Congress' inaction on the new farm bill has been much on everyone's mind the past many weeks, but that isn't the only thing going on in Washington that can affect farming.
CARA, for example. You know about CARA?
The Condemnation and Relocation Act, HR 701, it's formally known, and while the title itself is nebulous enough, there is concern it would bring millions more acres of privately-owned land under government control, would have an adverse impact on the tax base of many rural areas, and would funnel millions of “pork” dollars to the home states of several powerful lawmakers.
It also includes a conservation tax credit provision, which opponents say would “vastly increase the ability of the government and non-profit land trusts to grab land.” It would result in massive government land acquisition, according to one property rights advocate, and “is just another nail in the coffin of private property owners in rural America.”
The tax credit, part of the Bush budget proposal, would provide a 50 percent capital gains tax break on any land sold to the government or to land trust organizations, and would, the administration says, constitute a “cost-effective, non-regulatory, market-based approach to conservation.”
Opponents say, however, it favors environmental groups over the private sector and will only put more property in government hands. (Uncle Sam now owns nearly 640 million acres in North America, and CARA would spend hundreds of millions of dollars per year acquiring more private lands — this despite a Congressional Budget Office recommendation of a 10-year moratorium on acquisition of new federal lands by the Interior and Agriculture departments.)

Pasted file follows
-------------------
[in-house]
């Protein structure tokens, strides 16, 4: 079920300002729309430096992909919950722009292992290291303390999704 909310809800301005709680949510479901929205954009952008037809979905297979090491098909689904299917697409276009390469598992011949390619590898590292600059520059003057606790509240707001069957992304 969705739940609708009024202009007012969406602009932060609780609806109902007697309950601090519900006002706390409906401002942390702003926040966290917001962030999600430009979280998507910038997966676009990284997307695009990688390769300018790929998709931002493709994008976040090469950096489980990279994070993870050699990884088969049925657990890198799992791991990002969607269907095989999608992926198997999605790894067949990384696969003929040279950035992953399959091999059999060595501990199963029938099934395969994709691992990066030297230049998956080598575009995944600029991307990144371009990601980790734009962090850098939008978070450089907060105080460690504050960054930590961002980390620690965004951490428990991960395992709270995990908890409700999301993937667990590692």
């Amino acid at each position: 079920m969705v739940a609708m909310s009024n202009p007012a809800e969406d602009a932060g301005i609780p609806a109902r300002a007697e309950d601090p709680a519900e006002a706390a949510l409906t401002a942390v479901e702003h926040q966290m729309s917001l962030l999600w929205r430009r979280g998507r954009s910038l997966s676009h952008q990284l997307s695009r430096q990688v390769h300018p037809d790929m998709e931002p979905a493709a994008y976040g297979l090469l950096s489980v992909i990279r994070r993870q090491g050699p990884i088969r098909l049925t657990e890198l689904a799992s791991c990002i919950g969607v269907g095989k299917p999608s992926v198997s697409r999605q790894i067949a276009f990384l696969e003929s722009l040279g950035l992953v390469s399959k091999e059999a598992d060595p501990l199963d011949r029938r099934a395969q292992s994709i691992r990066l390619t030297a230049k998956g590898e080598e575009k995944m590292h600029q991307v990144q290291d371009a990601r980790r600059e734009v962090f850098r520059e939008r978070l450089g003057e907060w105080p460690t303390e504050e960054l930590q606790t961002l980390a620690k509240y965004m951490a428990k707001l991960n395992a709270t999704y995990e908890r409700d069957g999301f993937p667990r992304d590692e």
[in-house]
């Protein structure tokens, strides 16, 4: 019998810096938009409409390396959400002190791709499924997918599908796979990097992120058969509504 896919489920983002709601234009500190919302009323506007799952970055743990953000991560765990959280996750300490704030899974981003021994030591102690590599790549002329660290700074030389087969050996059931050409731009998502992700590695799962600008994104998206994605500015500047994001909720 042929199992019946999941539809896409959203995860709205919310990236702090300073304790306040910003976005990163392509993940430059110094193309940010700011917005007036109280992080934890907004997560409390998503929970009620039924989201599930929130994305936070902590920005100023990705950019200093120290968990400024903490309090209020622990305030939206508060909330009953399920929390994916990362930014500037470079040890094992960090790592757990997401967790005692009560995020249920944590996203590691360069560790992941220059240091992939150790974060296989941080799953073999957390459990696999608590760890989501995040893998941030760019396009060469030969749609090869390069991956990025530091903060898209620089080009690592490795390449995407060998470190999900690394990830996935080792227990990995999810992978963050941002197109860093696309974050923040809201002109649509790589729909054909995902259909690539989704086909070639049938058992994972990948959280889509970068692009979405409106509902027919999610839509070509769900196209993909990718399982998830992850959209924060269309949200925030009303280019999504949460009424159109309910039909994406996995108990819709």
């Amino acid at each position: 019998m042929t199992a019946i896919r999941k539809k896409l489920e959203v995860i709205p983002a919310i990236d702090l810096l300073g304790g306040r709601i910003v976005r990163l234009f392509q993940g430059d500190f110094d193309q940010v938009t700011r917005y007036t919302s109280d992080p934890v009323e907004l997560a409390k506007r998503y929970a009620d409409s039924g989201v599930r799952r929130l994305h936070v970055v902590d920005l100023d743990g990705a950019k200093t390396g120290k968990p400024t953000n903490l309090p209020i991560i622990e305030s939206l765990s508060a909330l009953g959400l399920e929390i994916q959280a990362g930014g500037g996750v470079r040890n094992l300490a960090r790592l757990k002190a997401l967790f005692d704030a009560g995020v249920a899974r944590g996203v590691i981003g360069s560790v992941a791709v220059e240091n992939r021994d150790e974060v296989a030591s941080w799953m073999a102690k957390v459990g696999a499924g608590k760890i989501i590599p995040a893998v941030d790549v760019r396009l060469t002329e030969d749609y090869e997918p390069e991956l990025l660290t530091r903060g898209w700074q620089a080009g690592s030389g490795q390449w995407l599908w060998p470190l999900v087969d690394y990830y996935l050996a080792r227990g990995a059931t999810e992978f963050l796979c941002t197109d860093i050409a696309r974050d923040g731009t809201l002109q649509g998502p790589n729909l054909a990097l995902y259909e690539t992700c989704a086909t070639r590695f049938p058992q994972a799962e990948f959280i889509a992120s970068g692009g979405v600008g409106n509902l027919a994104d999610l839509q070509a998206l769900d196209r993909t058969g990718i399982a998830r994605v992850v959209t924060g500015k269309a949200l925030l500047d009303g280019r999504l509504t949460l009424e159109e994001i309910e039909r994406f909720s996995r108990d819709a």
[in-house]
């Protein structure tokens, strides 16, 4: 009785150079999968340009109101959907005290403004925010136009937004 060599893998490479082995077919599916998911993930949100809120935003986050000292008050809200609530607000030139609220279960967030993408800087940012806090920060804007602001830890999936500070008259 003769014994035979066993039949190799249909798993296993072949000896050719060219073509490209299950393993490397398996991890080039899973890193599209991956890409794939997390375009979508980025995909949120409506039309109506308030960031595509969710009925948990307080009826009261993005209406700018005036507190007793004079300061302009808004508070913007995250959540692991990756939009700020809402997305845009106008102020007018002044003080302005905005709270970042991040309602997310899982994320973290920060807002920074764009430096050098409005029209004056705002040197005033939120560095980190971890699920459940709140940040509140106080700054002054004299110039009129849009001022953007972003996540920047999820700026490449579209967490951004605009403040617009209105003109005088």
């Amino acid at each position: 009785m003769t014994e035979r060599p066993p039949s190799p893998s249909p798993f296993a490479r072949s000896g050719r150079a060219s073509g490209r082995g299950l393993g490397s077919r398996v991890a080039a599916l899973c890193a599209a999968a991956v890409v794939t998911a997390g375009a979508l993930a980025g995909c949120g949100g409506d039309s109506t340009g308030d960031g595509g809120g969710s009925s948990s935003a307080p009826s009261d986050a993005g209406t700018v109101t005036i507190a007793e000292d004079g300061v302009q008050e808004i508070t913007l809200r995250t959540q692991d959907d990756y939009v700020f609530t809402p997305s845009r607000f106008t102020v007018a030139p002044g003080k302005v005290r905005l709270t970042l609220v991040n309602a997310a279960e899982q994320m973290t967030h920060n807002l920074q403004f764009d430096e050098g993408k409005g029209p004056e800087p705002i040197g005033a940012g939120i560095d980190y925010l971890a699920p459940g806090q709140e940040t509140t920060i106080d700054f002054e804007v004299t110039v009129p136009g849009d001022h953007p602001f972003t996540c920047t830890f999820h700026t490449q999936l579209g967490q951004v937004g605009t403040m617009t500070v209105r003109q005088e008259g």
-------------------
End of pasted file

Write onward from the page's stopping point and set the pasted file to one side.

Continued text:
“How much is enough land for the government to own?” asked Henry Lamb, vice president of the Environmental Conservation Organization of Tennessee. “I've tried for years, but have never found anyone in the federal government to answer that question.”
Some say the conservation tax credit “gives an unprecedented comparative advantage for government and non-profit agencies over the private sector.”
It cuts the capital gains tax by half for land sales to non-profit land trusts and federal/state governments. Many land trust organizations then turn around and sell some of their holdings to the federal government — in effect, a taxpayer subsidy of those groups. Land owned by the government is also land that's off the tax rolls; it generates no revenues for rural counties and municipalities (CARA would replace only a small portion of lost revenues).
Sportsmen groups say CARA is anti-hunting, anti-recreational, because much of the land under government control is increasingly being restricted either in access or uses — described by the Wall Street Journal as “rural cleansing.” The goal of the Sierra Club and many environmental groups, the publication said, “is no longer to protect nature, it's to expunge humans from the countryside” by suing or lobbying the government into declaring rural areas off-limits to people who live and work there.”
Finally, the bill contains hundreds of millions of pork dollars for a host of things unrelated to conservation — another reason it has received significant support by several key congressmen.